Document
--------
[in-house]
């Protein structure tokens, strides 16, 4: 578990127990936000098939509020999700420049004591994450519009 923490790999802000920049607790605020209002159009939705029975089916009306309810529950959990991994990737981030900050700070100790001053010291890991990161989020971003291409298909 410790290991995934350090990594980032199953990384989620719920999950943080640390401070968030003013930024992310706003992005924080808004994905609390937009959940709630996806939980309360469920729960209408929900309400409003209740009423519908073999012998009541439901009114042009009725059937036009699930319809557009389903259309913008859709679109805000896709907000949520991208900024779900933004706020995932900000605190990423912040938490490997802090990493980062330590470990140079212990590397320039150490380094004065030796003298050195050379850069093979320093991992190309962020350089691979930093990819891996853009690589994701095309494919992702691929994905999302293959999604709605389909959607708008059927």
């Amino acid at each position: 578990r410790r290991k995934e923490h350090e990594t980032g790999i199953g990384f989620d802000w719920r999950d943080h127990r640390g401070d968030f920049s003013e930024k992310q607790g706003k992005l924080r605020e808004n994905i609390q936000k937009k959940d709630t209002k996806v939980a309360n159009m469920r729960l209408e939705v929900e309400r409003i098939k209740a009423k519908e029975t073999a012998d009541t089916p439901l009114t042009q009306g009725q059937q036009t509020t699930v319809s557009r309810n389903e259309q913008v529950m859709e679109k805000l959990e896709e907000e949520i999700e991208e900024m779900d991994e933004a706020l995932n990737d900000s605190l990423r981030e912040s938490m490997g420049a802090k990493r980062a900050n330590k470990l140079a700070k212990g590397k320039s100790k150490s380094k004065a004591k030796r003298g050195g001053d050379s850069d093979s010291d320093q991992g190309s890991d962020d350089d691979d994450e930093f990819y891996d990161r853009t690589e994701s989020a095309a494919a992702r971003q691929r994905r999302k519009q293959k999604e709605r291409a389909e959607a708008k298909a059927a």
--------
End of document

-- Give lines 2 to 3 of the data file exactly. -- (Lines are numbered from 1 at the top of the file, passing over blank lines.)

């Protein structure tokens, strides 16, 4: 578990127990936000098939509020999700420049004591994450519009 923490790999802000920049607790605020209002159009939705029975089916009306309810529950959990991994990737981030900050700070100790001053010291890991990161989020971003291409298909 410790290991995934350090990594980032199953990384989620719920999950943080640390401070968030003013930024992310706003992005924080808004994905609390937009959940709630996806939980309360469920729960209408929900309400409003209740009423519908073999012998009541439901009114042009009725059937036009699930319809557009389903259309913008859709679109805000896709907000949520991208900024779900933004706020995932900000605190990423912040938490490997802090990493980062330590470990140079212990590397320039150490380094004065030796003298050195050379850069093979320093991992190309962020350089691979930093990819891996853009690589994701095309494919992702691929994905999302293959999604709605389909959607708008059927």
């Amino acid at each position: 578990r410790r290991k995934e923490h350090e990594t980032g790999i199953g990384f989620d802000w719920r999950d943080h127990r640390g401070d968030f920049s003013e930024k992310q607790g706003k992005l924080r605020e808004n994905i609390q936000k937009k959940d709630t209002k996806v939980a309360n159009m469920r729960l209408e939705v929900e309400r409003i098939k209740a009423k519908e029975t073999a012998d009541t089916p439901l009114t042009q009306g009725q059937q036009t509020t699930v319809s557009r309810n389903e259309q913008v529950m859709e679109k805000l959990e896709e907000e949520i999700e991208e900024m779900d991994e933004a706020l995932n990737d900000s605190l990423r981030e912040s938490m490997g420049a802090k990493r980062a900050n330590k470990l140079a700070k212990g590397k320039s100790k150490s380094k004065a004591k030796r003298g050195g001053d050379s850069d093979s010291d320093q991992g190309s890991d962020d350089d691979d994450e930093f990819y891996d990161r853009t690589e994701s989020a095309a494919a992702r971003q691929r994905r999302k519009q293959k999604e709605r291409a389909e959607a708008k298909a059927a």